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    Re: Lincoln Precision TIG 225 or 275?

    I'm trying to understand the Spec sheet for the Precision TIG 275:
    Input Power
    • 208/230/460/1/60
    I get that. It can be configured for an input voltage of 208 volts, or 230 volts, or 460 volts. It's single-phase only, and 60 cycles per second.

    What is the difference between 208 volts and 230 volts? (don't say 22 volts)

    The next lines say
    Rated Output
    • 275A/40%
    • 225A/60%
    Is that simply a duty cycle for each output amperage?

    The next lines say:

    Input Current
    • 40% Duty Cycle: 104/94/47A
    • 60% Duty Cycle: 86/78/39
    I can't figure that out. What does it mean?

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    Re: Lincoln Precision TIG 225 or 275?

    Quote Originally Posted by UserJB View Post
    What would happen if I ran the Precision TIG 275 off a 50-amp circuit? Would it simply trip the breaker if I set the welder output too high?
    Generally speaking, yes you might trip the breaker at higher amperages, but it's not going to hurt anything. I was able to run 275A on my Miller with a 40A breaker so you should at least be able to get in the ballpark with a 50A breaker.
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    Re: Lincoln Precision TIG 225 or 275?

    Quote Originally Posted by UserJB View Post
    The next lines say
    Is that simply a duty cycle for each output amperage?

    The next lines say:
    I can't figure that out. What does it mean?
    Where is lists 275A/40% and 225A/60%, yes...that's the duty cycle for those amperages.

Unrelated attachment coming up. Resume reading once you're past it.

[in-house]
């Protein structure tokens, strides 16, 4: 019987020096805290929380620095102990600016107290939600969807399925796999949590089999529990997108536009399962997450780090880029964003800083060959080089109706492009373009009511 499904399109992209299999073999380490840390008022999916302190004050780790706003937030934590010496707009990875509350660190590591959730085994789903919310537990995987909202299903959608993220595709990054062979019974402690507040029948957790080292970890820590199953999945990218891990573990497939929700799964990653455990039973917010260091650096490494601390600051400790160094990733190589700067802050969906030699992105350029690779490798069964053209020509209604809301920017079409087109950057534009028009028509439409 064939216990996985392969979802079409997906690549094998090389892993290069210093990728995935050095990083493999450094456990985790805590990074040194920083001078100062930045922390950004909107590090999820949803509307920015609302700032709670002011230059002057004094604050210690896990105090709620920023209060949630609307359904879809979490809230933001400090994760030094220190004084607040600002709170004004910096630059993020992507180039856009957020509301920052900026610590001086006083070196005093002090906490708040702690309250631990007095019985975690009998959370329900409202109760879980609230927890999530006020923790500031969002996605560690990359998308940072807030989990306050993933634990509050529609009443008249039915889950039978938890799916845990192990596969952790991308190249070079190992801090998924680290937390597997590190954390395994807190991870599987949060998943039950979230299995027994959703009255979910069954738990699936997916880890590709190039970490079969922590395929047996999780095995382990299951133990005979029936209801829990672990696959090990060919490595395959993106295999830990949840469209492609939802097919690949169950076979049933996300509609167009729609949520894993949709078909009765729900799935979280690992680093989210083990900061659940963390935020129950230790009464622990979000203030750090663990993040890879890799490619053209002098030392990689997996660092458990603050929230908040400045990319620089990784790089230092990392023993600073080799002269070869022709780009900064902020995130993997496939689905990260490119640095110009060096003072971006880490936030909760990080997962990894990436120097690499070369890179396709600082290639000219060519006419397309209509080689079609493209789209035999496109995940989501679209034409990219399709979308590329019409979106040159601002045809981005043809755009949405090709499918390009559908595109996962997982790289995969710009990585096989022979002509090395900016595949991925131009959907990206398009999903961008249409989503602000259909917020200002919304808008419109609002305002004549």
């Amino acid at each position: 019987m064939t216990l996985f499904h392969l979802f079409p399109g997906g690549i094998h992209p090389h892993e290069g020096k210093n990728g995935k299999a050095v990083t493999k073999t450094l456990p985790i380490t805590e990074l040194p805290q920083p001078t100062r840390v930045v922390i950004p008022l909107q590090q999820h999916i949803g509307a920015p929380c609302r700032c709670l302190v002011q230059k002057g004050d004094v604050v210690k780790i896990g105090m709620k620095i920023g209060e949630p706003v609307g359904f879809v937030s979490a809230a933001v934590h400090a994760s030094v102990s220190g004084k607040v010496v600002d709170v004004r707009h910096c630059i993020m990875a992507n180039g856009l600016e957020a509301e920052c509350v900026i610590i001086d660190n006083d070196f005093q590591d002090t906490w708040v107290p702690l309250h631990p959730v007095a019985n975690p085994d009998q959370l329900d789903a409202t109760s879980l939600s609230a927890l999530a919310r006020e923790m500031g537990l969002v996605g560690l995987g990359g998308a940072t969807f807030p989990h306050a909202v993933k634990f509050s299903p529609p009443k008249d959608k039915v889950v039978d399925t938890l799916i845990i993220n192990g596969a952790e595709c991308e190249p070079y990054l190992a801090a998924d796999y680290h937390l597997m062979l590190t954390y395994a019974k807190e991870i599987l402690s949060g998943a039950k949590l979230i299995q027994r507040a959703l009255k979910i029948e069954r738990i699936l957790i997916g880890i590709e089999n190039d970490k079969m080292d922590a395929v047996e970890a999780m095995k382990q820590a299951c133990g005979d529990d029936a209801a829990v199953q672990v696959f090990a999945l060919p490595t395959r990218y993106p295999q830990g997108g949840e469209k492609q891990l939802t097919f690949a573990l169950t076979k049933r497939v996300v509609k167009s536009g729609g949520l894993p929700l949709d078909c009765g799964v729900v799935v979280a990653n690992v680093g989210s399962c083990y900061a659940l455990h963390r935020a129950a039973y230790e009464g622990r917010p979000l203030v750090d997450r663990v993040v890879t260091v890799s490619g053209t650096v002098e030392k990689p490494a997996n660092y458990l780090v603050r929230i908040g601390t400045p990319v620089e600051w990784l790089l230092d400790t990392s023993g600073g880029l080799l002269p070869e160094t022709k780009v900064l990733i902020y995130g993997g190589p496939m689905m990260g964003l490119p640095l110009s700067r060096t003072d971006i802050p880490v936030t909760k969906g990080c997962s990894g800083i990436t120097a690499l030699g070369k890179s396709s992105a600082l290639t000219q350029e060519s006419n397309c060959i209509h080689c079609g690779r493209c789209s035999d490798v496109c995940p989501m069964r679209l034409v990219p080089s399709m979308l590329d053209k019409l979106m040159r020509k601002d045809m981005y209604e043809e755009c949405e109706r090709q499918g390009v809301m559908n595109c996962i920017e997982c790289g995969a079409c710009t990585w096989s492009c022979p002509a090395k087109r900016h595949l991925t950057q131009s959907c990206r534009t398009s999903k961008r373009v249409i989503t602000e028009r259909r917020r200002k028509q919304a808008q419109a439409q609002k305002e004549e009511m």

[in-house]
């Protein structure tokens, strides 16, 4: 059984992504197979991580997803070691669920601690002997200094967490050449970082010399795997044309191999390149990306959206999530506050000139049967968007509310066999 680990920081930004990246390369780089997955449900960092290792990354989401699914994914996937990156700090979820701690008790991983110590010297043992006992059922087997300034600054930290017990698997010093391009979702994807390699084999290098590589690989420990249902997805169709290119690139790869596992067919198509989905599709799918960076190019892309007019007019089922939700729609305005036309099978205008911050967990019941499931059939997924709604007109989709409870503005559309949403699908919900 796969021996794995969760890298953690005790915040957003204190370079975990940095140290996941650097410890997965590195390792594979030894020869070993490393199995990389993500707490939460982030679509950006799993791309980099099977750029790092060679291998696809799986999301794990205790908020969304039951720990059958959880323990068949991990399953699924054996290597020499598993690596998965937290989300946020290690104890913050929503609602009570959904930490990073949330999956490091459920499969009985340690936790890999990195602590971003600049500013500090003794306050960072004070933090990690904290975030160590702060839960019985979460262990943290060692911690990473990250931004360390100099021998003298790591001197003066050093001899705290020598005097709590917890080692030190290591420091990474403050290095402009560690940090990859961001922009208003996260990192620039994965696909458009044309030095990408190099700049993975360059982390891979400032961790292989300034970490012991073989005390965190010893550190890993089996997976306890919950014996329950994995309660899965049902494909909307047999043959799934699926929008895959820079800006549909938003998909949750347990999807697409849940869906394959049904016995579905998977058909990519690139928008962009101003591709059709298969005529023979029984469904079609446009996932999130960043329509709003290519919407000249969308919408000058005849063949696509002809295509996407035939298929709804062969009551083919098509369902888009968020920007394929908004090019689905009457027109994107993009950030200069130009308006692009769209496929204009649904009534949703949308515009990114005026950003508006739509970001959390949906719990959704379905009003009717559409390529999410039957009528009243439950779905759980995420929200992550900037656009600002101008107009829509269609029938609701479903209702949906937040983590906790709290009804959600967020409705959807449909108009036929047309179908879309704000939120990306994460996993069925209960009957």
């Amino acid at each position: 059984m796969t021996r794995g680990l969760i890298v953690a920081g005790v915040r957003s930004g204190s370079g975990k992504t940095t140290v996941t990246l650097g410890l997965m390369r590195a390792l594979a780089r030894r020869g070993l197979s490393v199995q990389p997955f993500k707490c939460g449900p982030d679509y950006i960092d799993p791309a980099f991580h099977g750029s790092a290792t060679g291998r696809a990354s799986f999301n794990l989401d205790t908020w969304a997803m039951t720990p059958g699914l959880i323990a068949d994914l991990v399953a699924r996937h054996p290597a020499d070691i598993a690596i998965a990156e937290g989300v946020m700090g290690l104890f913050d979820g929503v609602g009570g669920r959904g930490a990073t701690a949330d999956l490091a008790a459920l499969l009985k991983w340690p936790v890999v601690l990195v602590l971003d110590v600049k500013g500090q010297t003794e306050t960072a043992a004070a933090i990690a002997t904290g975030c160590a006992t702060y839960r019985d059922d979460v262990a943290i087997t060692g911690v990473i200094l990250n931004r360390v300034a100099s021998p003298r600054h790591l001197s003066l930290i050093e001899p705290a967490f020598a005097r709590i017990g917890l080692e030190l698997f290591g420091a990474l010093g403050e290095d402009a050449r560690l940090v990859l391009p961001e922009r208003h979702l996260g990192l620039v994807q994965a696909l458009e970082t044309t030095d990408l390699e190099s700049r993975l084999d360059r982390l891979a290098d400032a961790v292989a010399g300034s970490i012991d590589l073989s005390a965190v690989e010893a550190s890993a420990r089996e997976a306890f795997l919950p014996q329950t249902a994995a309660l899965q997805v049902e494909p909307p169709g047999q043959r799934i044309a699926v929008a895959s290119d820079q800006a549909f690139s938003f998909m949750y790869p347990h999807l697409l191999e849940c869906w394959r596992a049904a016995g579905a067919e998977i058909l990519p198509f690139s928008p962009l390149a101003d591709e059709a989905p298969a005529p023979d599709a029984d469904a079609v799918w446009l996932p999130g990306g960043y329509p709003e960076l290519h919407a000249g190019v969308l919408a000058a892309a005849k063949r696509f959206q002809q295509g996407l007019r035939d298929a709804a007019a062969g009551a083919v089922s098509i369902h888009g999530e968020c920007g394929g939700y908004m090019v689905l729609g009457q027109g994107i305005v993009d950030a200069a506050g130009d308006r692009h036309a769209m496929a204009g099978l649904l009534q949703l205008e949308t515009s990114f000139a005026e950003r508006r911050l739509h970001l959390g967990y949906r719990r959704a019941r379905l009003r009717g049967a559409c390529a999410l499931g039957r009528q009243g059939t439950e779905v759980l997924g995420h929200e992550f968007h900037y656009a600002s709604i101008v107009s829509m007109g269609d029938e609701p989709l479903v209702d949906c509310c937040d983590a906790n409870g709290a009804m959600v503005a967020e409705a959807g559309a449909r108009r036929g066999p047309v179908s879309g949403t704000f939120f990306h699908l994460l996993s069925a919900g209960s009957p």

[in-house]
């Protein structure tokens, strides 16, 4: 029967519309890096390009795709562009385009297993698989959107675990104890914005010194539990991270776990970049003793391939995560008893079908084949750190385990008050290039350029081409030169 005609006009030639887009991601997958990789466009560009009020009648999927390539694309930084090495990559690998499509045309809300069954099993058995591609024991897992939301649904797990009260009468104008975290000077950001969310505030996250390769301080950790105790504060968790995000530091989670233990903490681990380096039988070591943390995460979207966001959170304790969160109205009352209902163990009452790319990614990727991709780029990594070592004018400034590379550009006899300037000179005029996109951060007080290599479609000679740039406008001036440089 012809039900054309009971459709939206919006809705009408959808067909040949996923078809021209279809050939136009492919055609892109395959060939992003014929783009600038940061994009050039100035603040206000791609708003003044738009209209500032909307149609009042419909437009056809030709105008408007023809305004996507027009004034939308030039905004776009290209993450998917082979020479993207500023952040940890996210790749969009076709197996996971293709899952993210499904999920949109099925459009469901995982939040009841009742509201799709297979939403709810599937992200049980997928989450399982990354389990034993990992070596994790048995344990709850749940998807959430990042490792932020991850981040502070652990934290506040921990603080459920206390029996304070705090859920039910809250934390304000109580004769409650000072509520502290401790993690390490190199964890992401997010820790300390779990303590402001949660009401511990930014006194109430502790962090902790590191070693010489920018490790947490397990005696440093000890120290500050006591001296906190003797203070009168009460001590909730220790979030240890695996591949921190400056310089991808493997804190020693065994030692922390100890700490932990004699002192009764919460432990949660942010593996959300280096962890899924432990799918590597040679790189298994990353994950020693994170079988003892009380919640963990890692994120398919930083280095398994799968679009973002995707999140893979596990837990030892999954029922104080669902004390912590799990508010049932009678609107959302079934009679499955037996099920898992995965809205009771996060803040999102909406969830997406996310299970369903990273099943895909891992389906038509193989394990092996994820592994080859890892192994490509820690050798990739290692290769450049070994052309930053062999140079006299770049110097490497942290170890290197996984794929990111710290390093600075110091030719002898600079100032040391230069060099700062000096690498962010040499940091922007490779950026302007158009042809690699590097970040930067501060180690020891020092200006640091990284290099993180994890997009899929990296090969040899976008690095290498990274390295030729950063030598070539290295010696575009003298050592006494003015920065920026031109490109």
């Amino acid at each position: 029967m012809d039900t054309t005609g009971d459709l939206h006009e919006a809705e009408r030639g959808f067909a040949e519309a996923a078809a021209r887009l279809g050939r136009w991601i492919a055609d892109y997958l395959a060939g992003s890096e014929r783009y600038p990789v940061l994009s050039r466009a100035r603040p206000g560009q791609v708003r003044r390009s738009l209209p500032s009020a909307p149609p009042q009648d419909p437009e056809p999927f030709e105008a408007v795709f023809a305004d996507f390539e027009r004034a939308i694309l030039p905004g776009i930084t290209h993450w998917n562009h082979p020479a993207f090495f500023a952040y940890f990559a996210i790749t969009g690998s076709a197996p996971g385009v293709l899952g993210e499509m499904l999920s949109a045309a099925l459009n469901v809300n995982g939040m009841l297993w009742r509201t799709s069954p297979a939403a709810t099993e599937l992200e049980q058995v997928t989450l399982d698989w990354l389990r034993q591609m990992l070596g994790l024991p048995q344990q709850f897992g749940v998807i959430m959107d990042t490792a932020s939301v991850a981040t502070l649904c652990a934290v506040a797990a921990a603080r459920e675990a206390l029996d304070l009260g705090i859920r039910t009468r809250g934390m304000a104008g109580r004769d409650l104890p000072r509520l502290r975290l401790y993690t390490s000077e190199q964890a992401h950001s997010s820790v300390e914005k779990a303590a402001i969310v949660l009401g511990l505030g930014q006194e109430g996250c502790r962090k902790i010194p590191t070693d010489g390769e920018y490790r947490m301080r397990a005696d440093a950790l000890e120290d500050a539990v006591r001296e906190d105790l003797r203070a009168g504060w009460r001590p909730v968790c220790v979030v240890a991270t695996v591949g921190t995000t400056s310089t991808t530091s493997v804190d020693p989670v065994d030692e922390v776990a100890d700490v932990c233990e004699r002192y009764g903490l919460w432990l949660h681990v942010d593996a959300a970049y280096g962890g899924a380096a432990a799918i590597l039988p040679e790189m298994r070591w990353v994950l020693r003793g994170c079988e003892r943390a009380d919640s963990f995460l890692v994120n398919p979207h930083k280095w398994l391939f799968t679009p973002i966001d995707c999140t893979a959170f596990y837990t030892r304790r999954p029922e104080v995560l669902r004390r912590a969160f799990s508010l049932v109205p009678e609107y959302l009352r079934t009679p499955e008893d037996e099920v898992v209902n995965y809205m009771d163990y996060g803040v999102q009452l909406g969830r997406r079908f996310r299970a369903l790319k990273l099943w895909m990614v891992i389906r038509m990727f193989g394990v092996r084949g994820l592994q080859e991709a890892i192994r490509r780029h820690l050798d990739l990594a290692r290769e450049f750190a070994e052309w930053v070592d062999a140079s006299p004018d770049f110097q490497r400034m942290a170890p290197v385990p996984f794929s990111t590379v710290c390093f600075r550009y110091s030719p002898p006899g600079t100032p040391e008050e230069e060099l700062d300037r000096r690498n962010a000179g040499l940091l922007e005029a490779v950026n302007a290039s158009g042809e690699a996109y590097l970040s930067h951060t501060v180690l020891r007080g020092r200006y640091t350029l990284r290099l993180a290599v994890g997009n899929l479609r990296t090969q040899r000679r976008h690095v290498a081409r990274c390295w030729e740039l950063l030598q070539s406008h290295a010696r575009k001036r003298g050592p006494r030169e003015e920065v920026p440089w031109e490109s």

The Input Current part with the 40% Duty Cycle and 60% duty cycles with matching amperages for 208/230/460V is what you use, along with a chart published in the National Electric Code, to determine input conductor and breaker requirements for the circuit. Dedicated welder circuits fall under a different set of rules than most things because they're not a continuous load...the breaks keep the conductors from overheating so the safety margin can be less.
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    Re: Lincoln Precision TIG 225 or 275?

    Quote Originally Posted by Munkul View Post
    I think the lack of used Aspects is probably why the OP is looking at Precision TIGs...

    I can't get my head around the fact that my modern inverter does 200 amps on 240v 16 amp circuit.
    You still need approx 30A from a 240V outlet to produce 200A of welding current with a good inverter, so the breaker still needs to be sized accordingly. Wiring, as was mentioned, can be derated depending on the duty cycle of the machine. The lower the duty cycle, the smaller the wire is permitted to be de-rated, according to US NEC.

    This graph is a representation of such a case where a welder (my HTP 221) can consume up to 32A at full-bore, idle's at 1.3A. The curve depicts the wire size permitted, which is based on duty cycle, on the X-axis.

    Last edited by Oscar; 1 Week Ago at 11:37 AM.
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    Re: Lincoln Precision TIG 225 or 275?

    Quote Originally Posted by Oscar View Post
    You still need approx 30A from a 240V outlet to produce 200A of welding current with a good inverter, so the breaker still needs to be sized accordingly. Wiring, as was mentioned, can be derated depending on the duty cycle of the machine. The lower the duty cycle, the smaller the wire is permitted to be de-rated, according to US NEC.

    This graph is a representation of such a case where a welder (my HTP 221) can consume up to 32A at full-bore, idle's at 1.3A. The curve depicts the wire size permitted, which is based on duty cycle, on the X-axis.

    I don't.
    I can run my Lorch 200 flat out on a 13 amp fused plug, with a 16 amp C type breaker... nothing gets warm. It's even supplied with a 16amp plug from factory.